Travel Industry Grapples With Mobile App Challenges
Whatever you're selling, you've got to have an app for that, but for some industries, that can be a daunting challenge. The travel industry, in particular, has a lot of balls to keep in the air. Southwest scored high on a survey of travelers' satisfaction with their mobile experience. However, Southwest has an advantage: It doesn't need a complicated seat assignment feature, because it doesn't assign seats.
Consumers give hotels, airlines and car rental companies high marks in customer satisfaction for the mobile experience they provide, according to the "ForeSee Mobile Satisfaction Index: Travel Edition." Online travel agencies, however -- not so much.
Specifically, of the measured travel categories, hotel mobile sites and apps had an average score of 78. Airlines and car rental companies tied at 77, and online travel agencies scored lowest with 76.
A Simple Reason
In large part, that could be due to consumers' overriding demand for a travel mobile experience -- any mobile experience for that matter -- in a word, "simplicity."
"In mobile, the simpler the platform, the more satisfying the site tends to be," Eric Feinberg, senior director for mobile, media and entertainment at ForeSee, told CRM Buyer.
Simplicity is one of the drivers behind Southwest's high score in the study, he continued.
Southwest Airlines scored an 82 in a category that had an average score of 77. Southwest's closest competitors were American Airlines and Delta Airlines, both of which had a score of 77.
Southwest came out ahead because it isn't competing on a level playing field -- that is, it doesn't have to offer a seating map as part of the mobile app because Southwest doesn't have assigned seats, Feinberg said.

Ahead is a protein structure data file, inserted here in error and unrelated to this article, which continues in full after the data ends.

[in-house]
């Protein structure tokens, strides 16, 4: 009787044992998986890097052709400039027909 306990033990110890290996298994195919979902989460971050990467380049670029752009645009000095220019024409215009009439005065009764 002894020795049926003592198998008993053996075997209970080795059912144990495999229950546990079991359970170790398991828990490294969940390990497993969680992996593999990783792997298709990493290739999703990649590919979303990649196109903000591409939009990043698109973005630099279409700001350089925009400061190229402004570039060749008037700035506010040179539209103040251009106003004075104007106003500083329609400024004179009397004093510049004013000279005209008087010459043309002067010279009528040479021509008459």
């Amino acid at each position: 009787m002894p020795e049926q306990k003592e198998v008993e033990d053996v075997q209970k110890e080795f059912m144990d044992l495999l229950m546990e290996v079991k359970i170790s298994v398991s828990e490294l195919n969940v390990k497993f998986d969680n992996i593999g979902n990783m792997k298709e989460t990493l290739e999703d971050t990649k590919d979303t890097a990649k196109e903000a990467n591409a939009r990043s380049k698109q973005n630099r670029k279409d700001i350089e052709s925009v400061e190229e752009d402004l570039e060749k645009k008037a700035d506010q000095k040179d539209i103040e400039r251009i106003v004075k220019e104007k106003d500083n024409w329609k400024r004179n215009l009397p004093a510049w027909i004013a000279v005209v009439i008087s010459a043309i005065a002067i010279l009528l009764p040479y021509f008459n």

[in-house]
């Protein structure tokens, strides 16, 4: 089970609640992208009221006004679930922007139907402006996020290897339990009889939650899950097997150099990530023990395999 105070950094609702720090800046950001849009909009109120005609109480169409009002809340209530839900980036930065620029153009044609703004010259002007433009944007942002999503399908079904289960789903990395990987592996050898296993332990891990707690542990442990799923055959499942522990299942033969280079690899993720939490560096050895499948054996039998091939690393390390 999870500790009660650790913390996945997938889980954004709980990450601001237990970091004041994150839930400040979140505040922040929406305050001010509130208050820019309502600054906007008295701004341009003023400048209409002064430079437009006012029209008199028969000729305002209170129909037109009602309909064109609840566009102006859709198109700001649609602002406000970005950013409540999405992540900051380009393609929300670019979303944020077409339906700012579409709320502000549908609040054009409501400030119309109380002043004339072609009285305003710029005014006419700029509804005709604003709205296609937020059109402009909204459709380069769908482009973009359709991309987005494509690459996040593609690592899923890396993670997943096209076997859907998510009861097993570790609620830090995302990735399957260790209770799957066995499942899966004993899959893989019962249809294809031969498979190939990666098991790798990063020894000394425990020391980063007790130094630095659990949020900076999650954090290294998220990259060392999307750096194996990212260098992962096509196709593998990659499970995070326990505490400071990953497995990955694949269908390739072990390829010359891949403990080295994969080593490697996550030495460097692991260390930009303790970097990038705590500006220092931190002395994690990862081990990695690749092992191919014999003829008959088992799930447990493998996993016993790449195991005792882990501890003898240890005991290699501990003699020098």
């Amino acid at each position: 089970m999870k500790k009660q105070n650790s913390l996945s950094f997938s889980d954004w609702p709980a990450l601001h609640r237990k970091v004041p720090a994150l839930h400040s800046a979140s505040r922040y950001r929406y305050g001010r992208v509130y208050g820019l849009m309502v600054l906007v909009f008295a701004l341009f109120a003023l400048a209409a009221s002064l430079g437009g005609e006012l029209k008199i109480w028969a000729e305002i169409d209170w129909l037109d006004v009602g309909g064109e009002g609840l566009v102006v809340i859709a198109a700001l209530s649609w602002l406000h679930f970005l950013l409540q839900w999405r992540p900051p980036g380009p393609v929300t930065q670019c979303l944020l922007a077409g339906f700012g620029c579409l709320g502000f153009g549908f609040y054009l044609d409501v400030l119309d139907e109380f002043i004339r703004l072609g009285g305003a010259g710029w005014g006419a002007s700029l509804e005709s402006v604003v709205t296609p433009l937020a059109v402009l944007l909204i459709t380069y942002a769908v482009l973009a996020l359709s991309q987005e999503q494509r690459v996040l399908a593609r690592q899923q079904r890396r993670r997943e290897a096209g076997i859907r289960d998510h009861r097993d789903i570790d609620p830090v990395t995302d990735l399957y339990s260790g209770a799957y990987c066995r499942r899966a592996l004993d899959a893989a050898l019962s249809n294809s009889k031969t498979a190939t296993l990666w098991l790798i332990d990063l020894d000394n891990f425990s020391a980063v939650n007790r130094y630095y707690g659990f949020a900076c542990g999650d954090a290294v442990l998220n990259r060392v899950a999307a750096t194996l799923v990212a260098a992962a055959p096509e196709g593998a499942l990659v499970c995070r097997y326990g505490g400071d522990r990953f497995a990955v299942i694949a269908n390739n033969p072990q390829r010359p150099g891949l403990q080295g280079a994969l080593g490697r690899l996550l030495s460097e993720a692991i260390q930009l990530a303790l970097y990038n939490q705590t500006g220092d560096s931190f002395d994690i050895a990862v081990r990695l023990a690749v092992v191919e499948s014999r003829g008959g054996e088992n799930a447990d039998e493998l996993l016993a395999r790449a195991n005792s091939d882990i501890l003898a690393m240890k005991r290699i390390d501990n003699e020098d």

The seating map functionality apparently is complex to offer in a mobile format, and "Southwest doesn't have to contend with that," he observed.
Hotels also grapple with the simplicity issue.
"The challenge for hotels is being able to take a wide variety of different options and whittling them down that funnel of decision-making quickly," Feinberg said. "That is why Choice Hotels was rewarded with the highest score in this category -- it does search functionality extremely well, with minimal clicks and drop-down functionality."
In the hotel category, Choice Hotels International scored an 80, while the category itself garnered a 78. The next-highest providers were Marriott International at 79 and Hyatt Corp. at 78.
Perhaps the most interesting finding from the study is that most users log onto these sites from their mobile devices -- but while they are at home, not on the road. The survey found that more than 70 percent of mobile users visit various travel sites while at home, while only 12 percent access them on the go.
That is not the usage pattern developers envisioned, Feinberg said. "They imagined users on the go, rushing to catch a flight and so on. But in reality, it appears users like to grab the nearest available screen to do their travel due diligence, and oftentimes that is a mobile device."
The survey also found that more people access mobile travel sites for research, at 43 percent, than to book a service or flight, which accounted for 23 percent of mobile activity on those sites.
A Companion Product
Ultimately, the mobile user appears to view travel sites as companion channels and not a single or sole channel, said Feinberg.
"A mobile user will use the loyalty program, will call a call center, will log onto a website from a laptop -- and use the mobile site as well," he pointed out.
Mobile sites are informing the decision-making, Feinberg said -- but not necessarily driving actual transactions. "That is something mobile travel site developers should keep in mind as they build the next generation of sites."